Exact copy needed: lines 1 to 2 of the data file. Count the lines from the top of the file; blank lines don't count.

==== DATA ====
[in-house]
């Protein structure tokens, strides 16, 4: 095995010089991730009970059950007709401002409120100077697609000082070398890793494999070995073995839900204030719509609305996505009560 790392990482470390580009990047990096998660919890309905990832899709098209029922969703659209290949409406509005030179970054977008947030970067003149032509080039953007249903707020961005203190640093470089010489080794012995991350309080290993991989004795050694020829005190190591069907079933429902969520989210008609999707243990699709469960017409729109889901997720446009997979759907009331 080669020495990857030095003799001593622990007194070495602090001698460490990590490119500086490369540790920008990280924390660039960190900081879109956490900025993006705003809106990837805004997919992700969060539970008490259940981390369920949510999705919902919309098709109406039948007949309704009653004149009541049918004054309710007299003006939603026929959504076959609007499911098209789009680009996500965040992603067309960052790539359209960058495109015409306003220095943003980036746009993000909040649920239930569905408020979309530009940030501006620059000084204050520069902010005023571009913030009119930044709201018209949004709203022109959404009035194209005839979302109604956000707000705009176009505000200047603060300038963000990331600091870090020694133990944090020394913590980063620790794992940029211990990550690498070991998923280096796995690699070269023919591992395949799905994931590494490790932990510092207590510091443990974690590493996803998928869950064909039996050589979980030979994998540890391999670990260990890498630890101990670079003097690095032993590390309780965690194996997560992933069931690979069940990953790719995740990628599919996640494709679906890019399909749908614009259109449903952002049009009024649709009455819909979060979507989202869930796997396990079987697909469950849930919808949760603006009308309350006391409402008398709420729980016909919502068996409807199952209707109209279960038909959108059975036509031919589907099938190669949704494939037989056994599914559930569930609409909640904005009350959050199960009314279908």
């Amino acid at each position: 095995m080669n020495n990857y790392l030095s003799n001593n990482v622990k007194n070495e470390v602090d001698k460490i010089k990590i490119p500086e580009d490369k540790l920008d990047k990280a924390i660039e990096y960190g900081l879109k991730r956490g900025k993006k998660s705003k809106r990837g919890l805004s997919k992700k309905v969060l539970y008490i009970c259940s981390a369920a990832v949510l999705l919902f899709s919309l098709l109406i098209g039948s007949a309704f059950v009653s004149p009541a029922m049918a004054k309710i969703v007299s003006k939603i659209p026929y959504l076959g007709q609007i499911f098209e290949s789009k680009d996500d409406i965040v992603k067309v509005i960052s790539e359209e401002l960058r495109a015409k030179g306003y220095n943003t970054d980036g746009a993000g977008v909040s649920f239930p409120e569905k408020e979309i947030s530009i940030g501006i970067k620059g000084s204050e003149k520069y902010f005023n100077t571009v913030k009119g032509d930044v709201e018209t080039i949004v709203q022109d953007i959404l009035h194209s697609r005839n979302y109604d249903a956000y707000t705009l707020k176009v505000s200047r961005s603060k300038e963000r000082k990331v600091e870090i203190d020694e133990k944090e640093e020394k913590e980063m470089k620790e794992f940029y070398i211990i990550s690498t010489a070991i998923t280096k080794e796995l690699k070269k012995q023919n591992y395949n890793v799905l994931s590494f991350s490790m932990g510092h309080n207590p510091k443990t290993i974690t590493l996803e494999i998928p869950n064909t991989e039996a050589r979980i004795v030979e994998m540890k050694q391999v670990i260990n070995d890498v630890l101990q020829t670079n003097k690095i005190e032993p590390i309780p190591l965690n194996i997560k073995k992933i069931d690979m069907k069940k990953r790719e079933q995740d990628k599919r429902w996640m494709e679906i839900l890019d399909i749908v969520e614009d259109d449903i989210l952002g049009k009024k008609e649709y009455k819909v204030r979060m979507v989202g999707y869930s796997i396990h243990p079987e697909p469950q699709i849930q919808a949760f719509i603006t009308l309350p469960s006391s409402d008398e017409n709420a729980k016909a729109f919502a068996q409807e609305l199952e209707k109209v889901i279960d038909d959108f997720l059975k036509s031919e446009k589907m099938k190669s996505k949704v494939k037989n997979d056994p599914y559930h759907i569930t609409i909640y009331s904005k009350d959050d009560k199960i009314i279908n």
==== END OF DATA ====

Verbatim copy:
[in-house]
């Protein structure tokens, strides 16, 4: 095995010089991730009970059950007709401002409120100077697609000082070398890793494999070995073995839900204030719509609305996505009560 790392990482470390580009990047990096998660919890309905990832899709098209029922969703659209290949409406509005030179970054977008947030970067003149032509080039953007249903707020961005203190640093470089010489080794012995991350309080290993991989004795050694020829005190190591069907079933429902969520989210008609999707243990699709469960017409729109889901997720446009997979759907009331 080669020495990857030095003799001593622990007194070495602090001698460490990590490119500086490369540790920008990280924390660039960190900081879109956490900025993006705003809106990837805004997919992700969060539970008490259940981390369920949510999705919902919309098709109406039948007949309704009653004149009541049918004054309710007299003006939603026929959504076959609007499911098209789009680009996500965040992603067309960052790539359209960058495109015409306003220095943003980036746009993000909040649920239930569905408020979309530009940030501006620059000084204050520069902010005023571009913030009119930044709201018209949004709203022109959404009035194209005839979302109604956000707000705009176009505000200047603060300038963000990331600091870090020694133990944090020394913590980063620790794992940029211990990550690498070991998923280096796995690699070269023919591992395949799905994931590494490790932990510092207590510091443990974690590493996803998928869950064909039996050589979980030979994998540890391999670990260990890498630890101990670079003097690095032993590390309780965690194996997560992933069931690979069940990953790719995740990628599919996640494709679906890019399909749908614009259109449903952002049009009024649709009455819909979060979507989202869930796997396990079987697909469950849930919808949760603006009308309350006391409402008398709420729980016909919502068996409807199952209707109209279960038909959108059975036509031919589907099938190669949704494939037989056994599914559930569930609409909640904005009350959050199960009314279908």